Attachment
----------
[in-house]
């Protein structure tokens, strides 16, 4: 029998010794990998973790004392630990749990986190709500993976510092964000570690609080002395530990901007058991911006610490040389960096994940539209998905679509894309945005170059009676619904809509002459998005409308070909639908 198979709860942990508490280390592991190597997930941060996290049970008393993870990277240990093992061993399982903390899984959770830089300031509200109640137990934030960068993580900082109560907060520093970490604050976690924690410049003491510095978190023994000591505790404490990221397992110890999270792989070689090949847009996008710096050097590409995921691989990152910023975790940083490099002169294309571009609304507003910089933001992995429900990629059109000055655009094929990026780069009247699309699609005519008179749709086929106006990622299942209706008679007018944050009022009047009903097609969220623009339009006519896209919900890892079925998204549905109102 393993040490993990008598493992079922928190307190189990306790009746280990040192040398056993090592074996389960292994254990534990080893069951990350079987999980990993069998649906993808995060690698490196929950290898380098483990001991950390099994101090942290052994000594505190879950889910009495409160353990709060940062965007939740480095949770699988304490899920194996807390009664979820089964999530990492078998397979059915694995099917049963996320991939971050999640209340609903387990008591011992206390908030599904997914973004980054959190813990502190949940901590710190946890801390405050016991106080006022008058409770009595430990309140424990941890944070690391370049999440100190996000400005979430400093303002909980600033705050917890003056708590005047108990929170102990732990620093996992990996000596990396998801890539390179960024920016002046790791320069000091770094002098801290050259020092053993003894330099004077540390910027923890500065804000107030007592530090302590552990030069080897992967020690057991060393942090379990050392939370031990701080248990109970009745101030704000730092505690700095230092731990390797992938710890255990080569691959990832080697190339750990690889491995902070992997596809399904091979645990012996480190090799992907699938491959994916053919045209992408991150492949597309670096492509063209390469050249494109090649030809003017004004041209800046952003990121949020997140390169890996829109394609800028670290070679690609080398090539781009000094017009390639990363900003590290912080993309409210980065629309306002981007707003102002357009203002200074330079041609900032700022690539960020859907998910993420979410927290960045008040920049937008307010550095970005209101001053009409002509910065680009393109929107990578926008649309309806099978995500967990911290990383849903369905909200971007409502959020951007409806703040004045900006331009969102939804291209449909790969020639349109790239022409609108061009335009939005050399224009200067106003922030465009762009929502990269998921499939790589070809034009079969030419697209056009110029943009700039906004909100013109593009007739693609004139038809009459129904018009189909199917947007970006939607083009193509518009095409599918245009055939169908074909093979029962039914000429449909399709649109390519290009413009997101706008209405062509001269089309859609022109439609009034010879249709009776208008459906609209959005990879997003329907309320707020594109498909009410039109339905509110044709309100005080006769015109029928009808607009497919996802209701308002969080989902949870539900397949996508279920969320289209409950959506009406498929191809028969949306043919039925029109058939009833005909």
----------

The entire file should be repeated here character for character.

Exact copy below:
[in-house]
């Protein structure tokens, strides 16, 4: 029998010794990998973790004392630990749990986190709500993976510092964000570690609080002395530990901007058991911006610490040389960096994940539209998905679509894309945005170059009676619904809509002459998005409308070909639908 198979709860942990508490280390592991190597997930941060996290049970008393993870990277240990093992061993399982903390899984959770830089300031509200109640137990934030960068993580900082109560907060520093970490604050976690924690410049003491510095978190023994000591505790404490990221397992110890999270792989070689090949847009996008710096050097590409995921691989990152910023975790940083490099002169294309571009609304507003910089933001992995429900990629059109000055655009094929990026780069009247699309699609005519008179749709086929106006990622299942209706008679007018944050009022009047009903097609969220623009339009006519896209919900890892079925998204549905109102 393993040490993990008598493992079922928190307190189990306790009746280990040192040398056993090592074996389960292994254990534990080893069951990350079987999980990993069998649906993808995060690698490196929950290898380098483990001991950390099994101090942290052994000594505190879950889910009495409160353990709060940062965007939740480095949770699988304490899920194996807390009664979820089964999530990492078998397979059915694995099917049963996320991939971050999640209340609903387990008591011992206390908030599904997914973004980054959190813990502190949940901590710190946890801390405050016991106080006022008058409770009595430990309140424990941890944070690391370049999440100190996000400005979430400093303002909980600033705050917890003056708590005047108990929170102990732990620093996992990996000596990396998801890539390179960024920016002046790791320069000091770094002098801290050259020092053993003894330099004077540390910027923890500065804000107030007592530090302590552990030069080897992967020690057991060393942090379990050392939370031990701080248990109970009745101030704000730092505690700095230092731990390797992938710890255990080569691959990832080697190339750990690889491995902070992997596809399904091979645990012996480190090799992907699938491959994916053919045209992408991150492949597309670096492509063209390469050249494109090649030809003017004004041209800046952003990121949020997140390169890996829109394609800028670290070679690609080398090539781009000094017009390639990363900003590290912080993309409210980065629309306002981007707003102002357009203002200074330079041609900032700022690539960020859907998910993420979410927290960045008040920049937008307010550095970005209101001053009409002509910065680009393109929107990578926008649309309806099978995500967990911290990383849903369905909200971007409502959020951007409806703040004045900006331009969102939804291209449909790969020639349109790239022409609108061009335009939005050399224009200067106003922030465009762009929502990269998921499939790589070809034009079969030419697209056009110029943009700039906004909100013109593009007739693609004139038809009459129904018009189909199917947007970006939607083009193509518009095409599918245009055939169908074909093979029962039914000429449909399709649109390519290009413009997101706008209405062509001269089309859609022109439609009034010879249709009776208008459906609209959005990879997003329907309320707020594109498909009410039109339905509110044709309100005080006769015109029928009808607009497919996802209701308002969080989902949870539900397949996508279920969320289209409950959506009406498929191809028969949306043919039925029109058939009833005909």